The board of directors for Colorado’s largest water wholesaler Friday passed a historic water-rate hike in terms of dollars, representing a 202 percent increase for agricultural users and 90 percent for municipal users from 2014 through 2018.

Customers of the Northern Colorado Water Conservancy District receive water units under two types of contracts: open rate and fixed. By 2018, the open-rate assessment for a unit of water from the Colorado-Big Thompson Project will cost $30.20 for agricultural users, up from $10 this year, and $53.10, up from $28, for municipal users.

Fixed-rate assessments based on decades-old contracts will remain $1.50 per acre foot.

Board members unanimously approved a steep rate hike for the open-rate assessments, though Colorado-Big Thompson Project water users had requested a smoother transition of increases over time. The rate hike through 2018 represented the largest dollar increase in the public water district’s 77-year history, though the water district’s board members has passed similar percentage increases in the past.

The steeper rate hikes will help Northern Water more quickly achieve a balanced budget, said Jerry Gibbens, project manager and water resources engineer for Northern Water. The water district’s expenses have outpaced its revenue in three of the last four years, but Northern Water expects to reach a balanced budget by fiscal 2017 through the rate hikes.

Based on decades-old contracts, the fixed-rate assessments remained the same, a point of contention among some water users who pay the higher open-rate assessments and contend that Northern Water should raise the fixed-rate assessments.

Northern Water’s board agreed to look into how it could adjust the fixed rates in the future, but the agency has indicated that it may not be able to do so because they are set “contractually in-perpetuity.”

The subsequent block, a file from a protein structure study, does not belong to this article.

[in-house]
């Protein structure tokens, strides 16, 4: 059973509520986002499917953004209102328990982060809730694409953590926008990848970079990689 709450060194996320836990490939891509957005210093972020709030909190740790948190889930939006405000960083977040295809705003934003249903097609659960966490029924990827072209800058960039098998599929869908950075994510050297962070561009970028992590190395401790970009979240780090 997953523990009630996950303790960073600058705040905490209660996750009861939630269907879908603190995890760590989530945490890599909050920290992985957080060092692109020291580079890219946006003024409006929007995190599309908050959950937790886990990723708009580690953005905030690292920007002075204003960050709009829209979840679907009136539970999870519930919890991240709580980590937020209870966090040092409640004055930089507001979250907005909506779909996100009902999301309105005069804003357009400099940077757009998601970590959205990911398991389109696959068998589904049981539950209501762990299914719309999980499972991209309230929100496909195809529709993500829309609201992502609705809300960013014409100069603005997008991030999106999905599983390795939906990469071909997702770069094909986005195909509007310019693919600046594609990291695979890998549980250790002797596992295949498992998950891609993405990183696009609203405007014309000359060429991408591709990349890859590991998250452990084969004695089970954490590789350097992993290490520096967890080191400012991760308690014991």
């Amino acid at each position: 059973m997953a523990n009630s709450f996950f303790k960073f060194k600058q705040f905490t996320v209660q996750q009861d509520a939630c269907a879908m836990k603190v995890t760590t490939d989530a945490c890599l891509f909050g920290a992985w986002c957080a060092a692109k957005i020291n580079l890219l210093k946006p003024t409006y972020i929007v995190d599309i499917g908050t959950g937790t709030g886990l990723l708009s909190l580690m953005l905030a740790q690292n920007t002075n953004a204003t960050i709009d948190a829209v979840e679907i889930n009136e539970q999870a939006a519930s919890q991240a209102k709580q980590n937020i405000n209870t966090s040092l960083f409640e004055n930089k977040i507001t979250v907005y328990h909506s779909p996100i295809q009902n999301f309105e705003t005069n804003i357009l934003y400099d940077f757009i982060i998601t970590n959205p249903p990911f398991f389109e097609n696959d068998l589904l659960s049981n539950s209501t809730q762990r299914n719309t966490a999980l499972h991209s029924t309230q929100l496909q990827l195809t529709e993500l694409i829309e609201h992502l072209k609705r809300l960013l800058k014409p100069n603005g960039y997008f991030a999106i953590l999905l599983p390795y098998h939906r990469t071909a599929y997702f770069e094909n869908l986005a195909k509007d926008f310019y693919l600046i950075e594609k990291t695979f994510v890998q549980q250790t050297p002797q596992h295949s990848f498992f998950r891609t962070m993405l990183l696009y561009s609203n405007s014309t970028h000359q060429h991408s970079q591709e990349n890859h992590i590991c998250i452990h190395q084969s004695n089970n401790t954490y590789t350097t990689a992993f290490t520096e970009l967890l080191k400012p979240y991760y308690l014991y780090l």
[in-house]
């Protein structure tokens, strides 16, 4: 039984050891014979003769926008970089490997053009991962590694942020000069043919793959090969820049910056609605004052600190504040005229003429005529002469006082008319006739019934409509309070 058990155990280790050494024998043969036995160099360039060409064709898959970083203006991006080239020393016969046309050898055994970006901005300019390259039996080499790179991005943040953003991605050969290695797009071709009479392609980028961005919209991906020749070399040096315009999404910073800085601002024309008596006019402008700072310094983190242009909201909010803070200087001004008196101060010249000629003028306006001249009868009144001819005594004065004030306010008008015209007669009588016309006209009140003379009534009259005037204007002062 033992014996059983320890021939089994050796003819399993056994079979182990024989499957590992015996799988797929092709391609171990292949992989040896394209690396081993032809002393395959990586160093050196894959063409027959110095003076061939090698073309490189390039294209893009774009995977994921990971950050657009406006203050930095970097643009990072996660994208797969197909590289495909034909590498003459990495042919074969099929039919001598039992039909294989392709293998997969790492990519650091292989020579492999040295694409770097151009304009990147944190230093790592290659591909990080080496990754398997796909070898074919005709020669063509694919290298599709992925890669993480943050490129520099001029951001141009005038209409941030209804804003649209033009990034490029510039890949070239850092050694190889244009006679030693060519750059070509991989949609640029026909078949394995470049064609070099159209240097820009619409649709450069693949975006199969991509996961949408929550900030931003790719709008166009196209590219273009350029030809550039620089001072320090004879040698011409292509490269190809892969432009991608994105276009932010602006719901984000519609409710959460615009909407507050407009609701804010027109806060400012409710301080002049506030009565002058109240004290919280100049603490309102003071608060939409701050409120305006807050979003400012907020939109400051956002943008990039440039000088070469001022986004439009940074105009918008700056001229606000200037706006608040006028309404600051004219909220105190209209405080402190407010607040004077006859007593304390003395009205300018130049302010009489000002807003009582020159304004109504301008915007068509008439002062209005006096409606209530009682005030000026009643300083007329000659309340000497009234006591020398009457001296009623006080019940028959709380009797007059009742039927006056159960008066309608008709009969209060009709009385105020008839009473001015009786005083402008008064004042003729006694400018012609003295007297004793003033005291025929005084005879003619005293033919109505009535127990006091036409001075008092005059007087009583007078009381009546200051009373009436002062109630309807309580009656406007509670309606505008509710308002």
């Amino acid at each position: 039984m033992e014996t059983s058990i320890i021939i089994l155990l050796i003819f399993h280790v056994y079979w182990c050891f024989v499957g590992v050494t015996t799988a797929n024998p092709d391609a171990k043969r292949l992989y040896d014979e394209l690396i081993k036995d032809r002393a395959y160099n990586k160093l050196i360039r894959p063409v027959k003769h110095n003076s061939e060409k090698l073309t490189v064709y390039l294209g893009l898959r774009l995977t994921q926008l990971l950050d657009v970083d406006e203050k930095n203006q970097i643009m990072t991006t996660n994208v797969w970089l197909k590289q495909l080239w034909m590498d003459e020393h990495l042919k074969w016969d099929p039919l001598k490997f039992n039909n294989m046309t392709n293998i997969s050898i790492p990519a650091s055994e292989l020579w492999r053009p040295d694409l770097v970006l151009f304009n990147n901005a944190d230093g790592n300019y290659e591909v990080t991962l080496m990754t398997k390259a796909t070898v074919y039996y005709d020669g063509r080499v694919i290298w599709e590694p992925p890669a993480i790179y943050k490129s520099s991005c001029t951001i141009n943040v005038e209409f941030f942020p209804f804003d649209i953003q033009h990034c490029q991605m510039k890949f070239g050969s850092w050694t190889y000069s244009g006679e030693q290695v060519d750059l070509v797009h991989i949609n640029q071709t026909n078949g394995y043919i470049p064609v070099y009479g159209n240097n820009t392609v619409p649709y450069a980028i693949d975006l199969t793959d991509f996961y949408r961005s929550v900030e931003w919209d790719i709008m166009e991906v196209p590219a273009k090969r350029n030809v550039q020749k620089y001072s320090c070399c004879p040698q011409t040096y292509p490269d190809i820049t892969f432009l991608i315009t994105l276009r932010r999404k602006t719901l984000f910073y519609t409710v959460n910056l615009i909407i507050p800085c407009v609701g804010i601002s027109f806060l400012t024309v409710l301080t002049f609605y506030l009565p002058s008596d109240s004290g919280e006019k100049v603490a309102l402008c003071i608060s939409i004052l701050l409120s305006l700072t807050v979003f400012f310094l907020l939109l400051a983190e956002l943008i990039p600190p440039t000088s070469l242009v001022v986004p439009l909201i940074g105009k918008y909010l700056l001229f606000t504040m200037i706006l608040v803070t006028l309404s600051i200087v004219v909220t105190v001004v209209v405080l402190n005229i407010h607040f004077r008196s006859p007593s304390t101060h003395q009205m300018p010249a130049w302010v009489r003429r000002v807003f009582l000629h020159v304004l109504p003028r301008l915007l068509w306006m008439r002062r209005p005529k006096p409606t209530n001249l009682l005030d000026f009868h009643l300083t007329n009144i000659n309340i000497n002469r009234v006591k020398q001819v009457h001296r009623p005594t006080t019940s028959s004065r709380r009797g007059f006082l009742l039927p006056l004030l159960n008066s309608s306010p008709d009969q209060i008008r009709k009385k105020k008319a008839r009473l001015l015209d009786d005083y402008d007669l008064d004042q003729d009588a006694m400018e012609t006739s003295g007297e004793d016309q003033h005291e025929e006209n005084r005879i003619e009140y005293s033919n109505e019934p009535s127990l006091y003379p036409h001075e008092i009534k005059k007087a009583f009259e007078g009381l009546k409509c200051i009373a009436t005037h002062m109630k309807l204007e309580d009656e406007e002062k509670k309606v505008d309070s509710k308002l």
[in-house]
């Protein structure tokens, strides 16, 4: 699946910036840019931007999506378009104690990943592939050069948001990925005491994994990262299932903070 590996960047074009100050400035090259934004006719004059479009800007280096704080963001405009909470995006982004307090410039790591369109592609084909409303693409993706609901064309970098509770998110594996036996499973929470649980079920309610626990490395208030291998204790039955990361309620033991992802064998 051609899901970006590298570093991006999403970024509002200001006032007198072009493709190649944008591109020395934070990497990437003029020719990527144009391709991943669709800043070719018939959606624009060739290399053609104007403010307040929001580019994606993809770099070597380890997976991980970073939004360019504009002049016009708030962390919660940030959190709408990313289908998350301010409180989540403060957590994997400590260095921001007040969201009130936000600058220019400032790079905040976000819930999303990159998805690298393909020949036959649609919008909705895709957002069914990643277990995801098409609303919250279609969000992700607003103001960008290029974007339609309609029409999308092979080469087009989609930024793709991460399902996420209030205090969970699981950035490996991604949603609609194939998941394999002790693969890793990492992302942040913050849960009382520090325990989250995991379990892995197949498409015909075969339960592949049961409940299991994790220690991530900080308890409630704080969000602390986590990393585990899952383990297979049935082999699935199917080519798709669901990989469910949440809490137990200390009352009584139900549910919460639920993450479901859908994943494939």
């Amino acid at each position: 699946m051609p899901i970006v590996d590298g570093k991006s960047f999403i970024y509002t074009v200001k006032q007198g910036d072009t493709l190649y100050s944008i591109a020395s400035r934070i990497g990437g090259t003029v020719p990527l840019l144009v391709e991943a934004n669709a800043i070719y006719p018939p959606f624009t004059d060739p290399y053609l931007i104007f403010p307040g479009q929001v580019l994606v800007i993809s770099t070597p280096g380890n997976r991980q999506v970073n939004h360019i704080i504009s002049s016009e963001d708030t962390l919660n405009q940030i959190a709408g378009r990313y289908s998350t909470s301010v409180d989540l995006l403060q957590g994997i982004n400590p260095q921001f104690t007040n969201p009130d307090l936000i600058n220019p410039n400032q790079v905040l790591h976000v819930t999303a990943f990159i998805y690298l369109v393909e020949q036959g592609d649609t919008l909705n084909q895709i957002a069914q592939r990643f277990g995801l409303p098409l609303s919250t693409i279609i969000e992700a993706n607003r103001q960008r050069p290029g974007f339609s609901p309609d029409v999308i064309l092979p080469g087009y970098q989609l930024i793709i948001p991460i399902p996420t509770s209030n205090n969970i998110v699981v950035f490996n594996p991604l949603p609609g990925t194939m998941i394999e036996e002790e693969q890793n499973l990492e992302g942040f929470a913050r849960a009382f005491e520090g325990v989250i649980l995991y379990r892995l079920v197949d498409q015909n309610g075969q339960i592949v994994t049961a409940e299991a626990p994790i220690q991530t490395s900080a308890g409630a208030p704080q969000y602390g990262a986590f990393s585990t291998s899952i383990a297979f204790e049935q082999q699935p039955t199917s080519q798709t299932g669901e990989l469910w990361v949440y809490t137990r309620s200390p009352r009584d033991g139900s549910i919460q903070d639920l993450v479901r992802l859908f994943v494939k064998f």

In June, the board decided to raise 2015 open-rate assessments to $30.50 per unit while the agricultural rate will rise to $10.90 per unit.

Under current projections, rates for Colorado-Big Thompson Project water could increase to more than $100 per unit for municipal users and to $80 per unit for agricultural users by 2023, according to Northern Water documents.

Board members did not decide on increases after 2018, but they plan to set rates annually as well as make projections of rate adjustments two fiscal years in advance.

More Northern Colorado Water Conservancy District coverage here.


Conservation front and center in Broomfield

July 7, 2014

broomfield

From the Enterprise Broomfield News:

Broomfield offers two water conservation programs to help residents save water and money. Residents and businesses could qualify for an irrigation audit and/or rebates if they receive treated water from Broomfield.

Free irrigation audits are provided by Slow the Flow Colorado, a nonprofit program of the Center for Resource Conservation. To schedule an irrigation audit, call 303-999-3820 ext. 217 or go to conservationcenter.org/.

Water rebates help offset the cost to replace inefficient toilets and irrigation components. More information on rebates, including qualifying models and residential rebate instructions, go to broomfield.org/index.aspx?NID=1098.

More information on water conservation, including lawn watering guidelines, can be found at broomfield.org/index.aspx?NID=439.

More conservation coverage here.


“The more water you develop, the more risk you take on” — James Eklund #ColoradoRiver

July 7, 2014
Drought affected Lake Mead via the Mountain Town News

Drought affected Lake Mead via the Mountain Town News

From Circle of Blue (Brett Walton):

America’s largest reservoir, Las Vegas’ main water source, and an important indicator for water supplies in the Southwest — will fall this week to its lowest level since 1937 when the manmade lake was first being filled, according to forecasts from the federal Bureau of Reclamation.

The record-setting low water mark — a surface elevation of 1,081.8 feet above sea level — will not trigger any restrictions for the seven states in the Colorado River Basin. Restrictions will most likely come in 2016 when the lake is projected to drop below 1,075 feet, a threshold that forces cuts in water deliveries to Arizona and Nevada, states at the head of the line for rationing.

But the steadily draining lake does signal an era of new risks and urgency for an iconic and ebbing watershed that provides up to 40 million people in the U.S. and Mexico with a portion of their drinking water. The rules governing the river are complex, but the risk equation is straightforward: less supply due to a changing climate, plus increasing demands from new development, leads to greater odds of shortages…